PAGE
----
Search Results

Author: Mott, Joshua Adam
Resulting in 12 citations.
1. Colder, Craig R.
Lengua, Liliana J.
Fite, Paula J.
Mott, Joshua Adam
Bush, Nicole R.
Temperament in Context: Infant Temperament Moderates the Relationship Between Perceived Neighborhood Quality and Behavior Problems
Journal of Applied Developmental Psychology 27,5 (September 2006): 456-467.
Also: http://www.sciencedirect.com/science/article/pii/S0193397306000803
Cohort(s): Children of the NLSY79
Publisher: Elsevier
Keyword(s): Behavior Problems Index (BPI); Behavior, Antisocial; Behavioral Problems; CESD (Depression Scale); Depression (see also CESD); Neighborhood Effects; Temperament

Hypotheses that positive affect and fear in infancy moderate later relationships between neighborhood quality and behavior problems were examined in a sample of children from the National Longitudinal Survey of Youth. Results suggested that poor neighborhood quality was associated with antisocial behavior at age 6 for children who in infancy were characterized by either high positive affect and low fear or by low positive affect and high fear. Depression/anxiety increased from age 6 to age 12 for children in poor quality neighborhoods who were characterized in infancy by low positive affect. A combination of low fear and high positive affect in infancy appeared to be protective, as it was associated with decreases in depression/anxiety during childhood. These findings suggest the utility of examining multiple dimensions of temperament and of integrating multiple levels of influence into moderational models to understand and prevent the development of childhood symptomatology.
Bibliography Citation
Colder, Craig R., Liliana J. Lengua, Paula J. Fite, Joshua Adam Mott and Nicole R. Bush. "Temperament in Context: Infant Temperament Moderates the Relationship Between Perceived Neighborhood Quality and Behavior Problems." Journal of Applied Developmental Psychology 27,5 (September 2006): 456-467.
2. Colder, Craig R.
Mott, Joshua Adam
Berman, Arielle S.
Interactive Effects of Infant Activity Level and Fear on Growth Trajectories of Early Childhood Symptomatology
Presented: New Orleans, LA, Seventh Annual Meeting of the Society for Prevention Research, June 1999
Cohort(s): Children of the NLSY79
Publisher: Society for Prevention Research
Keyword(s): Behavior Problems Index (BPI); Child Health; Temperament

Permission to reprint the abstract has not been received from the publisher.

Bibliography Citation
Colder, Craig R., Joshua Adam Mott and Arielle S. Berman. "Interactive Effects of Infant Activity Level and Fear on Growth Trajectories of Early Childhood Symptomatology." Presented: New Orleans, LA, Seventh Annual Meeting of the Society for Prevention Research, June 1999.
3. Colder, Craig R.
Mott, Joshua Adam
Berman, Arielle S.
The Interactive Effects of Infant Activity Level and Fear on Growth Trajectories of Early Childhood Behavior Problems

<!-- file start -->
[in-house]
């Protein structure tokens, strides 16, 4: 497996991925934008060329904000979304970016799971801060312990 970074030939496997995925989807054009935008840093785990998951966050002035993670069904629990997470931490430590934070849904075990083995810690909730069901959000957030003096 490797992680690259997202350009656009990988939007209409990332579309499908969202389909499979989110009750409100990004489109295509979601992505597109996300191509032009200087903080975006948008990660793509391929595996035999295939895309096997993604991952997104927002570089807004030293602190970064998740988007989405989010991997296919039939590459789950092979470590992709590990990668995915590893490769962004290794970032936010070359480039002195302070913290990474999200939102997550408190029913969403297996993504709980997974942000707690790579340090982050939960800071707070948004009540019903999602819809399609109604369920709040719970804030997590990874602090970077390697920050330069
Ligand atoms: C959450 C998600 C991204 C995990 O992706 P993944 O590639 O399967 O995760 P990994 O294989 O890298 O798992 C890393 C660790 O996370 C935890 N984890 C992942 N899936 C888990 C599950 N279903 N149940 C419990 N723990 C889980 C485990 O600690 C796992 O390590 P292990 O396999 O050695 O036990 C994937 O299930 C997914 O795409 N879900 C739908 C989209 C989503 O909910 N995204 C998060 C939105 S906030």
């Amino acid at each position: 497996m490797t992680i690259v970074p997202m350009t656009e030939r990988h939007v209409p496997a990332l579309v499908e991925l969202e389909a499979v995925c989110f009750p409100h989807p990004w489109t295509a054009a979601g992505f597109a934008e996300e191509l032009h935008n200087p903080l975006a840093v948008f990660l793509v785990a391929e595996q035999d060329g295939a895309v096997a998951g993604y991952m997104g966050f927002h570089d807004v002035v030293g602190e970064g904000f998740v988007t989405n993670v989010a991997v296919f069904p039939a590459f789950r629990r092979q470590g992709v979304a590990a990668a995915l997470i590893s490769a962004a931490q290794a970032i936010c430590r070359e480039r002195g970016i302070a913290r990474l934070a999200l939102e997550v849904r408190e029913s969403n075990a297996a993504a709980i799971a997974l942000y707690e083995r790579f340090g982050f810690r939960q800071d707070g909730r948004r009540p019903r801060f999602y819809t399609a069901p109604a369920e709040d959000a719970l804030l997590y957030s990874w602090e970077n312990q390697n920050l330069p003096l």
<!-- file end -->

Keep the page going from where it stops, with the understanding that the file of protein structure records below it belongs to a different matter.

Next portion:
Development and Psychopathology 14,1 (Winter 2002): 1-23.
Also: http://journals.cambridge.org/action/displayAbstract?fromPage=online&aid=100919&fulltextType=RA&fileId=S0954579402001013
Cohort(s): Children of the NLSY79
Publisher: Cambridge University Press
Keyword(s): Behavior Problems Index (BPI); Child Health; Depression (see also CESD); Gender Differences; Growth Curves; Temperament

Permission to reprint the abstract has not been received from the publisher.

The current study examined the interactive effects of infant activity level and fear on growth trajectories of behavior problems in early childhood (age 4 to 8 years) using maternal ratings. The sample was drawn from the National Longitudinal Survey of Youth (NLSY) and included children who were between 1 and 11 months in 1986. Findings suggested that boys characterized by high activity level and low levels of fear in infancy escalated in both externalizing and internalizing symptoms. Also, boys characterized by high fear and low activity level increased in internalizing symptoms and these effects seemed to be specific to depression rather than anxiety. Temperament did not predict escalation in externalizing symptomatology for girls, but low levels of fear predicted increases in internalizing symptoms. There was also evidence for a decline in depression specific symptoms for girls characterized by high fear and low activity in infancy. These findings suggest the importance of examining interactive models of temperament risk and considering gender specific pathways to behavior problems. Copyright ? 2002 Cambridge University Press.
Bibliography Citation
Colder, Craig R., Joshua Adam Mott and Arielle S. Berman. "The Interactive Effects of Infant Activity Level and Fear on Growth Trajectories of Early Childhood Behavior Problems." Development and Psychopathology 14,1 (Winter 2002): 1-23.
4. Johnson, Timothy P.
Mott, Joshua Adam
The Reliability of Self-Reported Age of Onset of Tobacco, Alcohol and Illicit Drug Use
Addiction 96,8 (August 2001): 1187-1198.
Also: http://onlinelibrary.wiley.com/doi/10.1046/j.1360-0443.2001.968118711.x/abstract
Cohort(s): Children of the NLSY79, NLSY79
Publisher: Wiley Online
Keyword(s): Addiction; Alcohol Use; Cigarette Use (see Smoking); Drug Use; Educational Status; Epidemiology; Gender Differences; Health Factors; Longitudinal Data Sets; Racial Differences; Substance Use

Permission to reprint the abstract has not been received from the publisher.